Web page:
Why has the NSA deﬁned a Suite B?
We believe Suite B was deﬁned to take advantage of the cryptographic strength of ECC, and to narrow the choices in crypto algorithms. One of the goals is to facilitate sharing of information securely between government organizations which can only be accomplished by setting clear cryptographic standards for systems.
We believe another of the goals is to address the issue of homogeneous cryptographic strengths for symmetric and asymmetric algorithms. For example AES at 128 bits should be paired with ECC at 256 bits and SHA at 256 bits in order to have the whole system at one cryptographic level. Today there are no such rules, and as a result, there are widespread poor cryptographic practices such as using RSA 1024 to exchange keys for AES 128.

Why does the NSA like ECC?

ECC is the only proven pubic key technology that scales in a practical way over time. As computing power increases, it becomes easier to break all cryptosystems so cryptographic keys must increase in size to maintain their strength. The NIST chart below demonstrates this clearly. As you can see, in order to match the AES key strength at 256 bits, you would need to use RSA keys of size 15360 bits. Keys at this size are unusable. With ECC you can use a key size of 512 bits to offer equivalent security.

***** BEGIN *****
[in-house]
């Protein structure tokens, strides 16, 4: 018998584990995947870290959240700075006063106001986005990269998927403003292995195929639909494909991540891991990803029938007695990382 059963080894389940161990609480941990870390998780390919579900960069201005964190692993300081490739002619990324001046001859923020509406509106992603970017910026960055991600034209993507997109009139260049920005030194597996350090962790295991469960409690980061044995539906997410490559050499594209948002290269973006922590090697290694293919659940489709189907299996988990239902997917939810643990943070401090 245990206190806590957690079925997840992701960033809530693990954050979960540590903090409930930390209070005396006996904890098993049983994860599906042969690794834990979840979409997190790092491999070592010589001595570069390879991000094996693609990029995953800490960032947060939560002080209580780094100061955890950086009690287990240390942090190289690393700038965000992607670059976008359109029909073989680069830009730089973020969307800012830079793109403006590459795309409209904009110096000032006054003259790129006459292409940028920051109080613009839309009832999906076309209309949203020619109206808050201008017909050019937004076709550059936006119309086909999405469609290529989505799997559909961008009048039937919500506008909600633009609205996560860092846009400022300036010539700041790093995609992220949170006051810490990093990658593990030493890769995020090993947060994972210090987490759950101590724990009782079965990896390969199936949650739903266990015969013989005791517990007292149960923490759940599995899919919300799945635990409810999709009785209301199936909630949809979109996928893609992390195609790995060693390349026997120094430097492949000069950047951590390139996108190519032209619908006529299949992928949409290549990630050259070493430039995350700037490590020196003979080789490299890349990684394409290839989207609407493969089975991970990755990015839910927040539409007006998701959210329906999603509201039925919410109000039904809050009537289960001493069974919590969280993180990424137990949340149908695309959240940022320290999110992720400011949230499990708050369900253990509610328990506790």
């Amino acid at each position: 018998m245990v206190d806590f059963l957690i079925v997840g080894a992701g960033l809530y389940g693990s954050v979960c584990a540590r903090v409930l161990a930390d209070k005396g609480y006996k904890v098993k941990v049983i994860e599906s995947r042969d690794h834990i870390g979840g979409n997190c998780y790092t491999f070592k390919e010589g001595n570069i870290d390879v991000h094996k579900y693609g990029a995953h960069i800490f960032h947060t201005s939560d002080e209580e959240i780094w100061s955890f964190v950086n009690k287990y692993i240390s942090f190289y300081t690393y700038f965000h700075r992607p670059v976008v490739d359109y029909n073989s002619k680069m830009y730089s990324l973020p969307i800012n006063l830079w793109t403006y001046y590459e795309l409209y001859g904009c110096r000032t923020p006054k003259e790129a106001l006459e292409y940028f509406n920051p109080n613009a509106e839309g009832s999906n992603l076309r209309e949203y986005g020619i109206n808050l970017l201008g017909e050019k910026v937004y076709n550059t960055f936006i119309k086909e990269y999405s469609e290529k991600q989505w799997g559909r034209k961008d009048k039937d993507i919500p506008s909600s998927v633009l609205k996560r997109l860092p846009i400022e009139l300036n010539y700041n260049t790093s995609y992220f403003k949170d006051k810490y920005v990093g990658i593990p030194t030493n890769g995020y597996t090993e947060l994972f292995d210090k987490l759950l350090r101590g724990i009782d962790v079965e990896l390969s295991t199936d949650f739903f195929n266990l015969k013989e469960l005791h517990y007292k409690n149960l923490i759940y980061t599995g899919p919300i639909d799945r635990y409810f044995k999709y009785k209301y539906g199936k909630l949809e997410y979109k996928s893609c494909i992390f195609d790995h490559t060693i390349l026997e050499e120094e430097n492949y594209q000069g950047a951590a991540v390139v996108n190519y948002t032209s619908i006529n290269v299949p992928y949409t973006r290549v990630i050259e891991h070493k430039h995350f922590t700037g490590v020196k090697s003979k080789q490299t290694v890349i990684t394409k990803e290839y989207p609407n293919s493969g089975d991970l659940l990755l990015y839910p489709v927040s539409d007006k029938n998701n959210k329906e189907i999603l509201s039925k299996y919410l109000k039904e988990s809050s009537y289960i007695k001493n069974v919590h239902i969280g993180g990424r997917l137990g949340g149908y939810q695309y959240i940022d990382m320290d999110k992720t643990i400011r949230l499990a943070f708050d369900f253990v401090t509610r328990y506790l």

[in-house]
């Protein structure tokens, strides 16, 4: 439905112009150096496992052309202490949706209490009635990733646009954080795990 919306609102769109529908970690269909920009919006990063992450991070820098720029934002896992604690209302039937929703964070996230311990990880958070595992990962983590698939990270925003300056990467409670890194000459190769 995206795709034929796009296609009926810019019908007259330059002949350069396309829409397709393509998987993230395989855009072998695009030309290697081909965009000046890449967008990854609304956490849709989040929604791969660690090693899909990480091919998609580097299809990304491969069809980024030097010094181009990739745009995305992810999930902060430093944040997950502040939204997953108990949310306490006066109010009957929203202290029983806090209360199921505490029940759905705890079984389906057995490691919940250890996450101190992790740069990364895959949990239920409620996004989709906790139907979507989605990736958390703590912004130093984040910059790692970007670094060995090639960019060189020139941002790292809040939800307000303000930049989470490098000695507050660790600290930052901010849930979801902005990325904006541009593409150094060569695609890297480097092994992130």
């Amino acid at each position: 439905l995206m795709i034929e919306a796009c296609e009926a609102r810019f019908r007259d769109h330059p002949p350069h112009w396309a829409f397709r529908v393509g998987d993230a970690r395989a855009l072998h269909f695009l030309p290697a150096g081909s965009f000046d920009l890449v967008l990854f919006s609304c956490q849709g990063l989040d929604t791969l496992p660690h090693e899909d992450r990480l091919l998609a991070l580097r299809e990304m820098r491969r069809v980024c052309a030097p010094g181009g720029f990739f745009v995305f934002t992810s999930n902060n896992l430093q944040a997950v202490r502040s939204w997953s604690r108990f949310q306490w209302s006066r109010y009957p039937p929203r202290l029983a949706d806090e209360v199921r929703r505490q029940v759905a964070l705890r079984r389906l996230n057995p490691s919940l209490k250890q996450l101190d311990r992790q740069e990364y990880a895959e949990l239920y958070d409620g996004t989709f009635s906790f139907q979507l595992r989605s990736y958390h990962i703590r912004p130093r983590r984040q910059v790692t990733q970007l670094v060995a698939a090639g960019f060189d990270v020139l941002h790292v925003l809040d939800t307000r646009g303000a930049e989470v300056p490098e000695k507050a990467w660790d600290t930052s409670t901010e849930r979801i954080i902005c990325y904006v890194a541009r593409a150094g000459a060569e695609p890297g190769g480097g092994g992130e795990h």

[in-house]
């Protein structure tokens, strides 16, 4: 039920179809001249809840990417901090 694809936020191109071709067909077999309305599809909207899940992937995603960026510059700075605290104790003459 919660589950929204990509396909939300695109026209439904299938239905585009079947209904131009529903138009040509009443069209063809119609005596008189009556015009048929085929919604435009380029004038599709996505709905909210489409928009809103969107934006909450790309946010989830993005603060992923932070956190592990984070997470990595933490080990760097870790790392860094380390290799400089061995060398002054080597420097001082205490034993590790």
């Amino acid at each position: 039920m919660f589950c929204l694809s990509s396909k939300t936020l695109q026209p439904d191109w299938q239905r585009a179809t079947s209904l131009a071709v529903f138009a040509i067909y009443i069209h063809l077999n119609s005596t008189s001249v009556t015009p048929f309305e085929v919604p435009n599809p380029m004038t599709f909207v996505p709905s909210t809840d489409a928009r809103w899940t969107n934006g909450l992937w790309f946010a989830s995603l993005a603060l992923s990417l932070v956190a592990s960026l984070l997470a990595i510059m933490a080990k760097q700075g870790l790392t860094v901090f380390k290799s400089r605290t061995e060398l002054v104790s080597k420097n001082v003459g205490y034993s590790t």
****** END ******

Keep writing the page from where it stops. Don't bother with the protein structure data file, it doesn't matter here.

Why has the US Government endorsed ECC for both classiﬁed and sensitive but unclassiﬁed?

We believe the NSA is trying to promote the notion of sharing information securely between Government departments at all levels of communication for Homeland Security. This was a key point in the presentation by Mr. Daniel G. Wolf, the National Security Agency’s Director of Information Assurance, at the 14th Annual RSA Conference in 2005. Setting clearly deﬁned cryptographic standards & protocols are crucial for interoperability and making the sharing of information securely a reality.

Is the US alone in selecting ECC?
No. The NESSIE project (New European Schemes for Signatures, Integrity and Encryption) (2000-2003) did extensive evaluation on crypto algorithms. For more information, visit: https://www.cosic.esat.kuleuven.ac.be/nessie/ They recommend ECDSA as a signature scheme and published a chart of key size recommendations that proposes even larger keys than the one above for RSA algorithms.